4:50 AM EST
The Ultimate Sammich: Bánh Mì
Before Vietnam became a Socialist Republic it was the French colony of Indochine (1887-1954). Before the French, the region was ruled by a series of Vietnamese dynasties peppered with Chinese invasions from the north. Vietnam is bordered by Laos and Cambodia to the west and the South China Sea to the east. So why the history and geography lessons? How else am I supposed to explain why Vietnamese cuisine is so awesome?
Admittedly it was the food that brought me to Vietnam in the first place as I attempted to track down the ultimate recipe for phở. True, a sordid affair involving rượu rắn (snake wine), the punishing jungle heat, and Duran Duran kept me there longer than anticipated but I learned to truly appreciate how French techniques, Chinese dishes and an astounding variety of fruits, vegetables and seafood come together to form one of the most sophisticated, interesting and healthy cuisines. In my best-selling socialist primer on meat cookery, Thịt và Cháy, I included a recipe for Bánh Mì, an excellent example of Vietnam’s intersecting culinary traditions and quite possibly the world’s best sandwich.
Bánh mì simply means bread and in Vietnam bread is of the French variety. Made from a mixture of wheat and rice flours, Vietnamese breads have a thin, crisp crust. But don’t worry – I’m going to teach you a trick so you can prepare authentic bánh mì at home using good 100% wheat bread. Other French ingredients working their way into bánh mì include pâté and mayonnaise. Pickled vegetables and chili, also typically found in bánh mì, were arguably brought to Vietnam by the Chinese. Papaya* and all those wonderful fresh herbs (cilantro, mint, basil) are pure Vietnamese.
In Vietnam bánh mì is a popular street food and as such, there are as many variations as there are vendors. I’m only offering you a series of suggestions…follow your taste buds!
• French baguette (avoid “rustic” or whole wheat breads)
• Water-filled spray bottle
Replicate French-Vietnamese bread using French bread. Preheat your oven to as hot as it will go – usually somewhere around 500°. Cut your baguette in half. Use a fork to scrape out the bulk of crumb to make room for the fillings later on. Next, place the baguette on a baking sheet then, using a spray bottle, mist the exterior of the baguette and transfer to the hot oven. Bake for 5 minutes or until the crust becomes super crispy/brittle.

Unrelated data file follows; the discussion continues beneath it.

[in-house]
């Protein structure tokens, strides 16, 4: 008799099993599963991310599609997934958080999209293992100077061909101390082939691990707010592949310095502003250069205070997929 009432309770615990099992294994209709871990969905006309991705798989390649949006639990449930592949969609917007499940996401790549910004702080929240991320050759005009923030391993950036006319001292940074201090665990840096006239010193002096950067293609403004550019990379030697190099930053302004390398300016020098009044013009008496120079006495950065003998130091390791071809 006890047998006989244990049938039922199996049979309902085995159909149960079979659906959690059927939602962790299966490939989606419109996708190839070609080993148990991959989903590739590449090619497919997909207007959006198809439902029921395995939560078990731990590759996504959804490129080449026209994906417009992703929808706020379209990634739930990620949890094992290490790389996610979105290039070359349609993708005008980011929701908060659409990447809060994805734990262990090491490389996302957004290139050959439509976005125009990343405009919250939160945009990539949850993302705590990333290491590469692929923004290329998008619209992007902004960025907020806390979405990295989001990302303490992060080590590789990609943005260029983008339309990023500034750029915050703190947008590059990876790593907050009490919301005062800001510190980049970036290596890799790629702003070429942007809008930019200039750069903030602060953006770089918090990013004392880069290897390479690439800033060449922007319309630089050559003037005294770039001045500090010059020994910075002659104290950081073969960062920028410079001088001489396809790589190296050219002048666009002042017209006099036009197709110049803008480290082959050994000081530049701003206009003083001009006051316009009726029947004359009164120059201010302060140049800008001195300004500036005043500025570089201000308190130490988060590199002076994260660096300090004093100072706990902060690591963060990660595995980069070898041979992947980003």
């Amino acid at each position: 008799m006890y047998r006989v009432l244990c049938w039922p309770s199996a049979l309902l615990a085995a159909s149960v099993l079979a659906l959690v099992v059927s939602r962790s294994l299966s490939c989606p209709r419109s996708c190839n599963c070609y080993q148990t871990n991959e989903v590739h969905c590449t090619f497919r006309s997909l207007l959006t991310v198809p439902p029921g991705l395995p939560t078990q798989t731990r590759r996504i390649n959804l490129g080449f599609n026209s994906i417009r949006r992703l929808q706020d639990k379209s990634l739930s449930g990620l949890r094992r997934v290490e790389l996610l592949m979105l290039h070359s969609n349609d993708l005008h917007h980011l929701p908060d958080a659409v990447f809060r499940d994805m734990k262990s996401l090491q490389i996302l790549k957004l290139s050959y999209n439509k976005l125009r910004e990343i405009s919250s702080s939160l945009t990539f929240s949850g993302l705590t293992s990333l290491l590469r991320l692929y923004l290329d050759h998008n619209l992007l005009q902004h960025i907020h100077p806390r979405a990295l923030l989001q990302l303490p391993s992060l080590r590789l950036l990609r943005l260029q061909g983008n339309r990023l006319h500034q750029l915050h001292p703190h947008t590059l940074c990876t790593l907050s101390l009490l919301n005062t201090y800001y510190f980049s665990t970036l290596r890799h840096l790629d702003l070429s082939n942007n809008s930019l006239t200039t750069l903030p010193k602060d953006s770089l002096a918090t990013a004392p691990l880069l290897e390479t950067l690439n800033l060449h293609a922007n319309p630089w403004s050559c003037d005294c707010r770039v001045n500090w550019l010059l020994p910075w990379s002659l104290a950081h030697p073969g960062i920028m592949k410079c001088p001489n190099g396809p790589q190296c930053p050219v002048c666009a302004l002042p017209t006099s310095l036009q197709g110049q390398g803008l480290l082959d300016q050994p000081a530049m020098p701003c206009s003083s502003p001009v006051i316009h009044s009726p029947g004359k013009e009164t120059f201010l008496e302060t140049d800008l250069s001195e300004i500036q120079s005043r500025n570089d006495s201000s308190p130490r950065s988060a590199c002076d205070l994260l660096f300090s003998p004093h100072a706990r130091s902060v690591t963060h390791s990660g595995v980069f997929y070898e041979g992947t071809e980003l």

• Giò lụa
• Vietnamese pork chop (for recipe, click here)
• Fried egg
Giò lụa is also known as Vietnamese ham and is sold wrapped in foil (which replaced banana leafs in Vietnamese-American communities) at Asian groceries. It has a delicate pork flavor and a light, springy texture.
Many other meat products – in the French and Asian traditions, mostly pork – are also used in bánh mì including pork liver pâté and cold cuts. Bon Appétit has a nice recipe for Vietnamese pork meat balls available here. Baoguette Café (37 St. Mark’s Place, New York, NY) even offers a “sloppy bao”, a spicy Asian twist on sloppy Joe.
• Cucumber, peeled and juilenned
• Đồ chua (pickled carrot & daikon; for recipe, click here)
• Jalapeño, seeds removed and cut into thin rings
These are the classic toppings, at least for bánh mì served in the United States. Don’t have time to make đồ chua? Simply julienne some carrot and daikon (white radish), salt, and let sit 15-20 minutes before draining and mixing in a bit of rice vinegar and a pinch of sugar.
• Cilantro, cut into individual sprigs
• Thai or holy basil, leaves only
• Mint, leaves only
• Fried shallot (hành phi; available at Asian grocery stores)
A variety of fresh herbs is a hallmark of Vietnamese cuisine. Cilantro, basil, mint and sawtooth herb are all common but use what is fresh and, most importantly, use what you like. Italian basil can substitute for Thai or holy basil but it doesn’t have the characteristic Vietnamese flavor of anise.
• 3 tablespoons mayonnaise
• 1 tablespoon Sriracha
• 1 teaspoon fish sauce (nước mắm)
• Minced scallion
Mix ingredients together and adjust to taste. Double (or triple) recipe as necessary. Slather your faux-Viet baguettes with this spicy sammich magic.
*Papaya is nasty and the one food, the ONLY food I refuse to eat. For this reason I am not including it as an optional bánh mì ingredient. Because, like I said, it’s nasty!
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